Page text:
When and How to Re-engage with Investors
After the dust settles and it is time to engage investors with the strategic vision around the new asset, there are tactical do’s and don’ts. The overarching theme of engagement has to be patience and persistence. These attributes are required because it will take investors time to embrace the second act no matter how logical and well-planned it is. Invariably, management will have to overcome overt and implied doubts following a failure. Management has to understand this skepticism and meet with polite persistence, almost embracing it. Only then will investors feel that management “gets it” and be willing to start with a clean slate.
In terms of communications strategy, it all starts with a well-thought-out vision, complete with an extensive list of both scientific and financial deliverables with explicit timelines. The investor must know with as much certainty as is possible what to hold management accountable for and over what timeframe. The more concrete milestones that can be provided, the more confidence the investor will have in their ability to evaluate and finance the plan.
Once the plan has been created, the next important step is understanding which investors to approach initially. This is a critical step as there is definitely a group to approach and a group to not approach. The group to approach is that of data-driven, science-based investors who have more of an ability to assess each asset on its own merit. These investors will need to understand the past in order to provide context, but they will have sufficient confidence in their ability to assess both the asset and the plan against the current valuation to gauge the magnitude of the opportunity. These investors also have many analogous situations from their own experience as points of reference.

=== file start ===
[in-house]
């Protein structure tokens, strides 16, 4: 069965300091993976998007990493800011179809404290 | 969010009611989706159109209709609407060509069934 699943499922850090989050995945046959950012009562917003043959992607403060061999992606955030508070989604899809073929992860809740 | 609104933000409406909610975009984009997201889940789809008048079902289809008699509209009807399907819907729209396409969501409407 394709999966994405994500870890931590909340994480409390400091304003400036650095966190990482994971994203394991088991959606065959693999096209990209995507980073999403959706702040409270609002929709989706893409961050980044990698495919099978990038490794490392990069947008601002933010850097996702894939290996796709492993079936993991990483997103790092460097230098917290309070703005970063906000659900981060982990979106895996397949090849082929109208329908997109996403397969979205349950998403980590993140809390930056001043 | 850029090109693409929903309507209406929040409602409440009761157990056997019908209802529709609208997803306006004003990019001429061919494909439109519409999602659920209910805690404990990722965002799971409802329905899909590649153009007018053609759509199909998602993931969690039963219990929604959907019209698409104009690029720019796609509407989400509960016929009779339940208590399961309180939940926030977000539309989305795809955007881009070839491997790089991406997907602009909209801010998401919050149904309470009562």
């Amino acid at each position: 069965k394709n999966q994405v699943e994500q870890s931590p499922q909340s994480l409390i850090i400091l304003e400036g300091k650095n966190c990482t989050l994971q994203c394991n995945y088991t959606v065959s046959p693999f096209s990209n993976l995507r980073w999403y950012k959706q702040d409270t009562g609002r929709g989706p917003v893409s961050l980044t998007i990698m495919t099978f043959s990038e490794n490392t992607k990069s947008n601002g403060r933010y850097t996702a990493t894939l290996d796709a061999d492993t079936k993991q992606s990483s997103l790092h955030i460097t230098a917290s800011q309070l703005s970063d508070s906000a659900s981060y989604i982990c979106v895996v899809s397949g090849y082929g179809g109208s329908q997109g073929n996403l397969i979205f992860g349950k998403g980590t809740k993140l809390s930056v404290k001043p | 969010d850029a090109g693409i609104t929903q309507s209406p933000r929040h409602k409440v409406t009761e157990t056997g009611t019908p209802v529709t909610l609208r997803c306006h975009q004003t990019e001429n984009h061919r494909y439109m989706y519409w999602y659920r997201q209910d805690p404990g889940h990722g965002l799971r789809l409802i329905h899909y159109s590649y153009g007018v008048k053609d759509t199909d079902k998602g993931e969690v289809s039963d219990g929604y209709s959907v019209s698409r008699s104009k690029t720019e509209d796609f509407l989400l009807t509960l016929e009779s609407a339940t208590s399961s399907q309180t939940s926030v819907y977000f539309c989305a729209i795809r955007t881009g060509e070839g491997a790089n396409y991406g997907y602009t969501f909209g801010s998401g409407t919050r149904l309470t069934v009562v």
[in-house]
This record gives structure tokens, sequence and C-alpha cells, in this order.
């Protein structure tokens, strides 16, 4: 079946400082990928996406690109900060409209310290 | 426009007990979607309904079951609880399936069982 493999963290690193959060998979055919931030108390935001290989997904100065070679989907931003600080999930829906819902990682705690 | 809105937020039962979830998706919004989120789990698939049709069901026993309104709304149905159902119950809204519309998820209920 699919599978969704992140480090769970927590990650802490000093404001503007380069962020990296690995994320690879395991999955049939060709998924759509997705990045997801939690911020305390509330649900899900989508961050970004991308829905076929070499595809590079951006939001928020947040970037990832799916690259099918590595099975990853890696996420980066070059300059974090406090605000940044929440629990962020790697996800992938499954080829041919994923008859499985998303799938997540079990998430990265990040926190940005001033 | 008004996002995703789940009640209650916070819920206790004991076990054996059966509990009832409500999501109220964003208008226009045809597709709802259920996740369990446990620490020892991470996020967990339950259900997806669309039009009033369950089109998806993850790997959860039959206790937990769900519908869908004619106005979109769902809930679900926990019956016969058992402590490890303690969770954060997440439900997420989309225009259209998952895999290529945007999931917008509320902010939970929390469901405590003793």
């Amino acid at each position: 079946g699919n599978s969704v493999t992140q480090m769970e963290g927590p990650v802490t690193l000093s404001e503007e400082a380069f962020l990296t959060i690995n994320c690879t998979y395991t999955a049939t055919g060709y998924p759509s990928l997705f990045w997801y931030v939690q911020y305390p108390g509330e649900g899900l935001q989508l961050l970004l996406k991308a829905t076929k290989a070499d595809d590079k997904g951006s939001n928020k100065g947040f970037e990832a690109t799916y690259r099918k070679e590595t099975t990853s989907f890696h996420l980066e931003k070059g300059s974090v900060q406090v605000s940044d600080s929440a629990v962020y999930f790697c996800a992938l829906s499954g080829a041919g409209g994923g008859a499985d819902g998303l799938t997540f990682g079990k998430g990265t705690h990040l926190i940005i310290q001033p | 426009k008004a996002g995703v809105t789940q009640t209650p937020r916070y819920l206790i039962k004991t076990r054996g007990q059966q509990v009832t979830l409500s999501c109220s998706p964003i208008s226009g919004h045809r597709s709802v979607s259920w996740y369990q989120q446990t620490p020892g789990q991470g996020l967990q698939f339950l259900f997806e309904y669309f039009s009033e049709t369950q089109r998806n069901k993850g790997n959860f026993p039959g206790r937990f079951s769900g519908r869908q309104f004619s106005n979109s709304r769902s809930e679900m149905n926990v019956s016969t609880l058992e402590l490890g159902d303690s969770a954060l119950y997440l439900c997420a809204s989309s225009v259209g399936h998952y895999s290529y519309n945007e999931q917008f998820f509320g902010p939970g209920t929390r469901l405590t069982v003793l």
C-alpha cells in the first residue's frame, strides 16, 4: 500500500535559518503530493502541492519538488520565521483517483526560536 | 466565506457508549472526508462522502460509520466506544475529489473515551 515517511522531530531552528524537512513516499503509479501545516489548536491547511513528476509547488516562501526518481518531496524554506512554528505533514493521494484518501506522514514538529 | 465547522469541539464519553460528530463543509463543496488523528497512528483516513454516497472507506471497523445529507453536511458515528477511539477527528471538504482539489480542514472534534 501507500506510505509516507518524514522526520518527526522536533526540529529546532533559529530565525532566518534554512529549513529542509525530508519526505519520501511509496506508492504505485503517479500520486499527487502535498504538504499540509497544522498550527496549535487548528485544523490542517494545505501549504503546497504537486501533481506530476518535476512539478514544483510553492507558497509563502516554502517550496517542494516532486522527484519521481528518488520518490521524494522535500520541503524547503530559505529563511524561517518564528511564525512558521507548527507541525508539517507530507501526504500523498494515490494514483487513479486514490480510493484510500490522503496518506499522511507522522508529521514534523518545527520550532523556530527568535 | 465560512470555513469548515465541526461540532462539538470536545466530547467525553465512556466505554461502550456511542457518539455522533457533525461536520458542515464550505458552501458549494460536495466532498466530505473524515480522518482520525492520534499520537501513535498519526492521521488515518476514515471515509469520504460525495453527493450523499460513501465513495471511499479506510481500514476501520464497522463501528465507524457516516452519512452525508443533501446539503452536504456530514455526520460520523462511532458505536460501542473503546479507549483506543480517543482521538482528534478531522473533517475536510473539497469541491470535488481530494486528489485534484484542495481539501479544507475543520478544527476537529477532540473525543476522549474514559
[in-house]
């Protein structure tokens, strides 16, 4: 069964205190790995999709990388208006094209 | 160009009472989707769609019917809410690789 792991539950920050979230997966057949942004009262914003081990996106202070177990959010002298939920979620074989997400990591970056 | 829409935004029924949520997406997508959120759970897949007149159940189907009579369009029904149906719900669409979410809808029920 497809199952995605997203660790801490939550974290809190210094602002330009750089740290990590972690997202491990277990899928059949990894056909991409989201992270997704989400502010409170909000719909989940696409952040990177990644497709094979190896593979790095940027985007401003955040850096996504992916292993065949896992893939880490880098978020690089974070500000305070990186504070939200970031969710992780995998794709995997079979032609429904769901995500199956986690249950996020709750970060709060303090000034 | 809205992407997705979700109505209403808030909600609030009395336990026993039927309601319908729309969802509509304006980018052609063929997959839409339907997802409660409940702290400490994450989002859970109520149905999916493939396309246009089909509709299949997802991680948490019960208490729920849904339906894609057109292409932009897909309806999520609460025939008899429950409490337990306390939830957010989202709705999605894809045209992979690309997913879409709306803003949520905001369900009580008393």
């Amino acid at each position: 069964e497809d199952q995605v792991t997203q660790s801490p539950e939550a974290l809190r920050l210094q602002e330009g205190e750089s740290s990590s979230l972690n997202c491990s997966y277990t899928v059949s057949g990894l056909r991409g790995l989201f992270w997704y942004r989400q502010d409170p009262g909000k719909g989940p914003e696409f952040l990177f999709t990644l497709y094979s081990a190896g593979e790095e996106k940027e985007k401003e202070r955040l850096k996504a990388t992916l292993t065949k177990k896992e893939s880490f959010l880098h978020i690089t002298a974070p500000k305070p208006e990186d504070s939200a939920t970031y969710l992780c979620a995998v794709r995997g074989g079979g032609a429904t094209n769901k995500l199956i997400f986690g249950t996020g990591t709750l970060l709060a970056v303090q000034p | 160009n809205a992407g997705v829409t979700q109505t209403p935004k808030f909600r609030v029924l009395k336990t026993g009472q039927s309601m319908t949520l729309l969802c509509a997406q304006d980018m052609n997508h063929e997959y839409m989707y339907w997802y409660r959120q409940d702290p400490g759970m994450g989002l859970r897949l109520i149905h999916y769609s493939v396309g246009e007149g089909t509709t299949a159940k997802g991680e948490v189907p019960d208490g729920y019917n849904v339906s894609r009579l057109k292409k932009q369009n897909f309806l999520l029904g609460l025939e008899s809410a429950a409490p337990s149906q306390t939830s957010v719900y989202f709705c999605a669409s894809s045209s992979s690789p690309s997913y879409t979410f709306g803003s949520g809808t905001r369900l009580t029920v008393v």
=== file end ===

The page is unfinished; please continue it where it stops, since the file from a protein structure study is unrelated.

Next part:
After the target investors have been engaged, it is time for management to focus on nothing but execution. It is time to go into the bunker and not emerge until concrete steps have been achieved. At this point, management should be far less available at conferences and for NDRs so they aren’t continually providing redundant updates with hardly any new information. This is where patience comes in. Too many “nothing new to say” presentations will invariably lead to investor boredom and make it harder to attract attention when there is something new and exciting to report.
Ultimately in biotech, data drives all, for better or for worse, and no amount of managerial and communication skill can overcome a non-viable asset. However, understanding the expectations of investors around strategic communication can go a long way towards ensuring that managements maintain credibility and allow themselves multiple opportunities to keep their assets on investors’ minds.
If you’re looking for a team to help you strategize how to re-engage with investors after a setback, contact Gilmartin Group today.
Matt Lane, Managing Director